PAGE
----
The present invention also creates snapshots, which are virtual read-only copies of the file system. A snapshot uses no disk space when it is initially created. It is designed so that many different snapshots can be created for the same file system. Unlike prior art file systems that create a clone by duplicating the entire inode file and all of the indirect blocks, the present invention duplicates only the inode that describes the inode file. Thus, the actual disk space required for a snapshot is only the 128 bytes used to store the duplicated inode. The 128 bytes of the present invention required for a snapshot is significantly less than the many megabytes used for a clone in the prior art.
The present invention prevents new data written to the active file system from overwriting “old” data that is part of a snapshot(s). It is necessary that old data not be overwritten as long as it is part of a snapshot. This is accomplished by using a multi-bit free-block map. Most prior art file systems use a free block map having a single bit per block to indicate whether or not a block is allocated. The present invention uses a block map having 32-bit entries. A first bit indicates whether a block is used by the active file system, and 20 remaining bits are used for up to 20 snapshots, however, some bits of the 31 bits may be used for other purposes.
A system for creating read-only copies of a file system is described. In the following description, numerous specific details, such as number and nature of disks, disk block sizes, etc., are described in detail in order to provide a more thorough description of the present invention. It will be apparent, however, to one skilled in the art, that the present invention may be practiced without these specific details. In other instances, well-known features have not been described in detail so as not to unnecessarily obscure the present invention.
Write Anywhere File-system Layout
The present invention uses a Write Anywhere File-System Layout (WAFL). This disk format system is block based (i.e., 4 KB blocks that have no fragments), uses inodes to describe its files, and includes directories that are simply specially formatted files. WAFL uses files to store meta-data that describes the layout of the file system. WAFL meta-data files include: an inode file, a block map (blkmap) file, and an inode map (inomap) file. The inode file contains the inode table for the file system. The blkmap file indicates which disk blocks are allocated. The inomap file indicates which inodes are allocated. On-disk and incore WAFL inode distinctions are discussed below.
On-disk WAFL Inodes
WAFL inodes are distinct from prior art inodes. Each on-disk WAFL inode points to 16 blocks having the same level of indirection. A block number is 4-bytes long. Use of block numbers having the same level of indirection in an inode better facilitates recursive processing of a file.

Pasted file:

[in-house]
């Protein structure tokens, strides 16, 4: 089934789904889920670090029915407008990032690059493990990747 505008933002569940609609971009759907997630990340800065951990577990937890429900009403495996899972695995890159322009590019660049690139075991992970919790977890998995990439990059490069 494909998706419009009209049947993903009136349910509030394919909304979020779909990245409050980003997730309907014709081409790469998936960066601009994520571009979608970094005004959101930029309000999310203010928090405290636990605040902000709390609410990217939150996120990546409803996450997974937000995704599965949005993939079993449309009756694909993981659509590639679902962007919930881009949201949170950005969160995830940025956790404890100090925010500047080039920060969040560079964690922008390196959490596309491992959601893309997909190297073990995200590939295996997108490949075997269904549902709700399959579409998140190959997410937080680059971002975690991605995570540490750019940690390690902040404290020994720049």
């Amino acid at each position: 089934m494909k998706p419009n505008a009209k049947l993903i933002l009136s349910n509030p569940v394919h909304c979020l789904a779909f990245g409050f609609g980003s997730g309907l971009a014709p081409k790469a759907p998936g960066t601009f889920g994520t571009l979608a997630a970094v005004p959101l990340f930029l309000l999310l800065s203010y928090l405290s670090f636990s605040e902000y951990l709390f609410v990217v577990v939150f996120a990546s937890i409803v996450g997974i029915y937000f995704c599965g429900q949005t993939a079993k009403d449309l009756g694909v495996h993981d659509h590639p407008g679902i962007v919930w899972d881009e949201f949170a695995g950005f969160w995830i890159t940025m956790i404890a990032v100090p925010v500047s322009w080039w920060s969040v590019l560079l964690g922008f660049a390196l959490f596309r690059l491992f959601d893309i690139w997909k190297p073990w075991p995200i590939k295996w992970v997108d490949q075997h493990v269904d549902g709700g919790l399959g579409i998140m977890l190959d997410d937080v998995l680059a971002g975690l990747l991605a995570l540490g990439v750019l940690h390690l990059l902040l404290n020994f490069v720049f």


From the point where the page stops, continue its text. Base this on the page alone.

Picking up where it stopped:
For a small file having a size of 64 bytes or less, data is stored directly in the inode itself instead of the 16 block numbers.
For a file having a size of less than 64 KB, each of the 16 block numbers directly references a 4 KB data block.
For a file having a size that is greater than or equal to 64 KB and is less than 64 MB, each of the 16 block numbers references a single-indirect block. In turn, each 4 KB single-indirect block comprises 1024 block numbers that reference 4 KB data blocks.
For a file size greater than 64 MB, the 16 block numbers of the inode reference double-indirect blocks. Each 4 KB double-indirect block comprises 1024 block numbers pointing to corresponding single-indirect blocks. In turn, each single-indirect block comprises 1024 block numbers that point to 4 KB data blocks. Thus, up to 64 GB can be addressed.
Incore WAFL Inodes
Each inode 1010 has a count of dirty buffers that it references. An inode 1010 can be put in the list of dirty inodes and/or the list of inodes that have dirty buffers. When all dirty buffers referenced by an inode are either scheduled to be written to disk or are written to disk, the count of dirty buffers to inode 1010 is set to zero. The inode 1010 is then requeued according to its flag (i.e., no dirty buffers). This inode 1010 is cleared before the next inode is processed. Further the flag of the inode indicating that it is in a consistency point is cleared. The inode 1010 itself is written to disk in a consistency point.
The WAFL buffer structure is illustrated by indirect WAFL buffer 1020. WAFL buffer 1020 comprises a WAFL buffer data structure 1020A, a 4 KB buffer 1020B comprising 1024 WAFL buffer pointers and a 4 KB buffer 1020C comprising 1024 on-disk block numbers. The WAFL buffer data structure is 56 bytes in size and comprises 2 pointers. One pointer of WAFL buffer data structure 1020A references 4 KB buffer 1020B and a second pointer references buffer 1020C. In